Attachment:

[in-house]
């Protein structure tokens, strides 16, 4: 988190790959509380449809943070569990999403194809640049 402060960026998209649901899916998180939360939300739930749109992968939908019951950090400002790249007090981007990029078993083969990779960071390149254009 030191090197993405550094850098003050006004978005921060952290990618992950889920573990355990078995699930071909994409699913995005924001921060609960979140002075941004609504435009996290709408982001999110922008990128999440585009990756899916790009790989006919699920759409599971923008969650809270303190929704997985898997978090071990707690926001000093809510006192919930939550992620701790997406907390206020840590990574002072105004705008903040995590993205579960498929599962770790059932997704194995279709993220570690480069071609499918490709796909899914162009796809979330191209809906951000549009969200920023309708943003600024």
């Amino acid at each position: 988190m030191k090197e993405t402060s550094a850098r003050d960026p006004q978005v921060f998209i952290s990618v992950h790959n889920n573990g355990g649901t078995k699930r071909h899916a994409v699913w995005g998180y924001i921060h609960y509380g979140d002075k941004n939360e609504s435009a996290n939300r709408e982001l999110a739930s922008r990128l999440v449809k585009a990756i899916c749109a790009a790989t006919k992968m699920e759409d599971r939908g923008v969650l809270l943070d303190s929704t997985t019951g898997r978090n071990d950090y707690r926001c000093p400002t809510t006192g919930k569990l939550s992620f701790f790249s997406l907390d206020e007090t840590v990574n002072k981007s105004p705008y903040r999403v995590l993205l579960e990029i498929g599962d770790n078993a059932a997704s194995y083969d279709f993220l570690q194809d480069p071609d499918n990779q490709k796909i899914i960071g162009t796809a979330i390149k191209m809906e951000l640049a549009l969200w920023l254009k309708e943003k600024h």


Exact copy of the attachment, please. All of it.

[in-house]
């Protein structure tokens, strides 16, 4: 988190790959509380449809943070569990999403194809640049 402060960026998209649901899916998180939360939300739930749109992968939908019951950090400002790249007090981007990029078993083969990779960071390149254009 030191090197993405550094850098003050006004978005921060952290990618992950889920573990355990078995699930071909994409699913995005924001921060609960979140002075941004609504435009996290709408982001999110922008990128999440585009990756899916790009790989006919699920759409599971923008969650809270303190929704997985898997978090071990707690926001000093809510006192919930939550992620701790997406907390206020840590990574002072105004705008903040995590993205579960498929599962770790059932997704194995279709993220570690480069071609499918490709796909899914162009796809979330191209809906951000549009969200920023309708943003600024």
């Amino acid at each position: 988190m030191k090197e993405t402060s550094a850098r003050d960026p006004q978005v921060f998209i952290s990618v992950h790959n889920n573990g355990g649901t078995k699930r071909h899916a994409v699913w995005g998180y924001i921060h609960y509380g979140d002075k941004n939360e609504s435009a996290n939300r709408e982001l999110a739930s922008r990128l999440v449809k585009a990756i899916c749109a790009a790989t006919k992968m699920e759409d599971r939908g923008v969650l809270l943070d303190s929704t997985t019951g898997r978090n071990d950090y707690r926001c000093p400002t809510t006192g919930k569990l939550s992620f701790f790249s997406l907390d206020e007090t840590v990574n002072k981007s105004p705008y903040r999403v995590l993205l579960e990029i498929g599962d770790n078993a059932a997704s194995y083969d279709f993220l570690q194809d480069p071609d499918n990779q490709k796909i899914i960071g162009t796809a979330i390149k191209m809906e951000l640049a549009l969200w920023l254009k309708e943003k600024h």